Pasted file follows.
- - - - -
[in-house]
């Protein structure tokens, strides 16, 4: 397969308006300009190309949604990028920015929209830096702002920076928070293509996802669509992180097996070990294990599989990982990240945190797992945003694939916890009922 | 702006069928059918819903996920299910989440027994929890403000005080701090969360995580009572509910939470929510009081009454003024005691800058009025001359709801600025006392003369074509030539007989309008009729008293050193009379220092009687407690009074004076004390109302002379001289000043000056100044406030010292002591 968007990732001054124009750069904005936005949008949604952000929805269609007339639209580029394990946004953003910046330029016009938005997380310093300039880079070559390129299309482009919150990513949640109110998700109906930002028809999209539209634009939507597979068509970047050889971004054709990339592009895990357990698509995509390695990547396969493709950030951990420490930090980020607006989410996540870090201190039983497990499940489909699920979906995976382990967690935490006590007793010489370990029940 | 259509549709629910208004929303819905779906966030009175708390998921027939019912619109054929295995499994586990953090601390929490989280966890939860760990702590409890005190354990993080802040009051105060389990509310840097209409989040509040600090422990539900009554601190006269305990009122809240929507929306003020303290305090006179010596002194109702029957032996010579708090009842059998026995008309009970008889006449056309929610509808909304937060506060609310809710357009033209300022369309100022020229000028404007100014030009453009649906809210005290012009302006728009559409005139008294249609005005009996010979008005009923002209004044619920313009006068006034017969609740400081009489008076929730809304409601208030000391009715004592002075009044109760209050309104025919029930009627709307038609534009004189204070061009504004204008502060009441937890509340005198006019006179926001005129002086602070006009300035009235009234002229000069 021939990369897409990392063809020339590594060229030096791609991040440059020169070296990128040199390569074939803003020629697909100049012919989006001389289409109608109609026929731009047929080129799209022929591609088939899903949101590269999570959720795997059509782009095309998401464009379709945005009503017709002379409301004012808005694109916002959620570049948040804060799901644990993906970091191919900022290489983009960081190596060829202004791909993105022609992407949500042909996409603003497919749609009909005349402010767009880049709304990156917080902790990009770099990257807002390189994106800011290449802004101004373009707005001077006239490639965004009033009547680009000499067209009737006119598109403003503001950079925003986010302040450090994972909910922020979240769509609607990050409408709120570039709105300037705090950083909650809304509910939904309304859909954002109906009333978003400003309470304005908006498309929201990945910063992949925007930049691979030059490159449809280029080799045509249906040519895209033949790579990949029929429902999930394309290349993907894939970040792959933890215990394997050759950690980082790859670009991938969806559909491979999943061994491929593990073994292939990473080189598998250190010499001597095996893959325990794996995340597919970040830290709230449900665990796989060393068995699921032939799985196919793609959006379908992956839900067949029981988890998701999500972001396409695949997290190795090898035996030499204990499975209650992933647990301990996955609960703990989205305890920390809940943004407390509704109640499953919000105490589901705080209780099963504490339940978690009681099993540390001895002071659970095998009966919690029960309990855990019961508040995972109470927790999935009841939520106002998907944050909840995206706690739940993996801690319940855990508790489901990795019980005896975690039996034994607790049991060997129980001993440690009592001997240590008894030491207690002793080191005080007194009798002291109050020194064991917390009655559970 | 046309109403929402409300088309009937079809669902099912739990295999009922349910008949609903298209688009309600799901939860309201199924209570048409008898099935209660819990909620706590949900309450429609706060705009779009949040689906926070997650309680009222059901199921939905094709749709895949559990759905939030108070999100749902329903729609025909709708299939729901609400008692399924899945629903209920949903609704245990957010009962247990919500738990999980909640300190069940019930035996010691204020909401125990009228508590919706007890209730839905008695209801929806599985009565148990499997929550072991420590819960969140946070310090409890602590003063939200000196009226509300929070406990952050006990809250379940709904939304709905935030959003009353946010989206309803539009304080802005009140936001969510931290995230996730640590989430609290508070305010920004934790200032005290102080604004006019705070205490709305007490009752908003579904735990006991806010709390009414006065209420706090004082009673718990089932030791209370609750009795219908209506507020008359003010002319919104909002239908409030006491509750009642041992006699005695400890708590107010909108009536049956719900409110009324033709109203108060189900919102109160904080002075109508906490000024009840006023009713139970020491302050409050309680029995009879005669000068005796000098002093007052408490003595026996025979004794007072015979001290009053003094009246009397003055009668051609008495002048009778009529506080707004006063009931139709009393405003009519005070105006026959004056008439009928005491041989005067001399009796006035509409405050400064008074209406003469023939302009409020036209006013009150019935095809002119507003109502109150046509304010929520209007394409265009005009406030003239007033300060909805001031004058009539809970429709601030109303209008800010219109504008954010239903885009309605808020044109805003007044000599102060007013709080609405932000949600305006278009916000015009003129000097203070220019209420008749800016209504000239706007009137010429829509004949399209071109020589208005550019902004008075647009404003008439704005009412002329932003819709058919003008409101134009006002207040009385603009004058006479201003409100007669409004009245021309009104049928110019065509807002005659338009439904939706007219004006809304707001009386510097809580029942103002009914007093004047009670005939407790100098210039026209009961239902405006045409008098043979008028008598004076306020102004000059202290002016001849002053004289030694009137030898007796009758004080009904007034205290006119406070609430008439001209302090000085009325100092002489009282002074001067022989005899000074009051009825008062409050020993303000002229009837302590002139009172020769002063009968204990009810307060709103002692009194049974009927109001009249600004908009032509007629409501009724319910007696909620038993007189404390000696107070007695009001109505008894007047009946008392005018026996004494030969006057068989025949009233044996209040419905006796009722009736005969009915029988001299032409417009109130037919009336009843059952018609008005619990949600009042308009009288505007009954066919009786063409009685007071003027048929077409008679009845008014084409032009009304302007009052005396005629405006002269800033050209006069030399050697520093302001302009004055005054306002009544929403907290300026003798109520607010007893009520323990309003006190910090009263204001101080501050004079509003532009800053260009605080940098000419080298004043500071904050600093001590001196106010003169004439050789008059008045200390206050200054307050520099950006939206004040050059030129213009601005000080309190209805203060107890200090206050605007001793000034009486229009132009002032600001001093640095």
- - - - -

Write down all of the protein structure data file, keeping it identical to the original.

[in-house]
């Protein structure tokens, strides 16, 4: 397969308006300009190309949604990028920015929209830096702002920076928070293509996802669509992180097996070990294990599989990982990240945190797992945003694939916890009922 | 702006069928059918819903996920299910989440027994929890403000005080701090969360995580009572509910939470929510009081009454003024005691800058009025001359709801600025006392003369074509030539007989309008009729008293050193009379220092009687407690009074004076004390109302002379001289000043000056100044406030010292002591 968007990732001054124009750069904005936005949008949604952000929805269609007339639209580029394990946004953003910046330029016009938005997380310093300039880079070559390129299309482009919150990513949640109110998700109906930002028809999209539209634009939507597979068509970047050889971004054709990339592009895990357990698509995509390695990547396969493709950030951990420490930090980020607006989410996540870090201190039983497990499940489909699920979906995976382990967690935490006590007793010489370990029940 | 259509549709629910208004929303819905779906966030009175708390998921027939019912619109054929295995499994586990953090601390929490989280966890939860760990702590409890005190354990993080802040009051105060389990509310840097209409989040509040600090422990539900009554601190006269305990009122809240929507929306003020303290305090006179010596002194109702029957032996010579708090009842059998026995008309009970008889006449056309929610509808909304937060506060609310809710357009033209300022369309100022020229000028404007100014030009453009649906809210005290012009302006728009559409005139008294249609005005009996010979008005009923002209004044619920313009006068006034017969609740400081009489008076929730809304409601208030000391009715004592002075009044109760209050309104025919029930009627709307038609534009004189204070061009504004204008502060009441937890509340005198006019006179926001005129002086602070006009300035009235009234002229000069 021939990369897409990392063809020339590594060229030096791609991040440059020169070296990128040199390569074939803003020629697909100049012919989006001389289409109608109609026929731009047929080129799209022929591609088939899903949101590269999570959720795997059509782009095309998401464009379709945005009503017709002379409301004012808005694109916002959620570049948040804060799901644990993906970091191919900022290489983009960081190596060829202004791909993105022609992407949500042909996409603003497919749609009909005349402010767009880049709304990156917080902790990009770099990257807002390189994106800011290449802004101004373009707005001077006239490639965004009033009547680009000499067209009737006119598109403003503001950079925003986010302040450090994972909910922020979240769509609607990050409408709120570039709105300037705090950083909650809304509910939904309304859909954002109906009333978003400003309470304005908006498309929201990945910063992949925007930049691979030059490159449809280029080799045509249906040519895209033949790579990949029929429902999930394309290349993907894939970040792959933890215990394997050759950690980082790859670009991938969806559909491979999943061994491929593990073994292939990473080189598998250190010499001597095996893959325990794996995340597919970040830290709230449900665990796989060393068995699921032939799985196919793609959006379908992956839900067949029981988890998701999500972001396409695949997290190795090898035996030499204990499975209650992933647990301990996955609960703990989205305890920390809940943004407390509704109640499953919000105490589901705080209780099963504490339940978690009681099993540390001895002071659970095998009966919690029960309990855990019961508040995972109470927790999935009841939520106002998907944050909840995206706690739940993996801690319940855990508790489901990795019980005896975690039996034994607790049991060997129980001993440690009592001997240590008894030491207690002793080191005080007194009798002291109050020194064991917390009655559970 | 046309109403929402409300088309009937079809669902099912739990295999009922349910008949609903298209688009309600799901939860309201199924209570048409008898099935209660819990909620706590949900309450429609706060705009779009949040689906926070997650309680009222059901199921939905094709749709895949559990759905939030108070999100749902329903729609025909709708299939729901609400008692399924899945629903209920949903609704245990957010009962247990919500738990999980909640300190069940019930035996010691204020909401125990009228508590919706007890209730839905008695209801929806599985009565148990499997929550072991420590819960969140946070310090409890602590003063939200000196009226509300929070406990952050006990809250379940709904939304709905935030959003009353946010989206309803539009304080802005009140936001969510931290995230996730640590989430609290508070305010920004934790200032005290102080604004006019705070205490709305007490009752908003579904735990006991806010709390009414006065209420706090004082009673718990089932030791209370609750009795219908209506507020008359003010002319919104909002239908409030006491509750009642041992006699005695400890708590107010909108009536049956719900409110009324033709109203108060189900919102109160904080002075109508906490000024009840006023009713139970020491302050409050309680029995009879005669000068005796000098002093007052408490003595026996025979004794007072015979001290009053003094009246009397003055009668051609008495002048009778009529506080707004006063009931139709009393405003009519005070105006026959004056008439009928005491041989005067001399009796006035509409405050400064008074209406003469023939302009409020036209006013009150019935095809002119507003109502109150046509304010929520209007394409265009005009406030003239007033300060909805001031004058009539809970429709601030109303209008800010219109504008954010239903885009309605808020044109805003007044000599102060007013709080609405932000949600305006278009916000015009003129000097203070220019209420008749800016209504000239706007009137010429829509004949399209071109020589208005550019902004008075647009404003008439704005009412002329932003819709058919003008409101134009006002207040009385603009004058006479201003409100007669409004009245021309009104049928110019065509807002005659338009439904939706007219004006809304707001009386510097809580029942103002009914007093004047009670005939407790100098210039026209009961239902405006045409008098043979008028008598004076306020102004000059202290002016001849002053004289030694009137030898007796009758004080009904007034205290006119406070609430008439001209302090000085009325100092002489009282002074001067022989005899000074009051009825008062409050020993303000002229009837302590002139009172020769002063009968204990009810307060709103002692009194049974009927109001009249600004908009032509007629409501009724319910007696909620038993007189404390000696107070007695009001109505008894007047009946008392005018026996004494030969006057068989025949009233044996209040419905006796009722009736005969009915029988001299032409417009109130037919009336009843059952018609008005619990949600009042308009009288505007009954066919009786063409009685007071003027048929077409008679009845008014084409032009009304302007009052005396005629405006002269800033050209006069030399050697520093302001302009004055005054306002009544929403907290300026003798109520607010007893009520323990309003006190910090009263204001101080501050004079509003532009800053260009605080940098000419080298004043500071904050600093001590001196106010003169004439050789008059008045200390206050200054307050520099950006939206004040050059030129213009601005000080309190209805203060107890200090206050605007001793000034009486229009132009002032600001001093640095």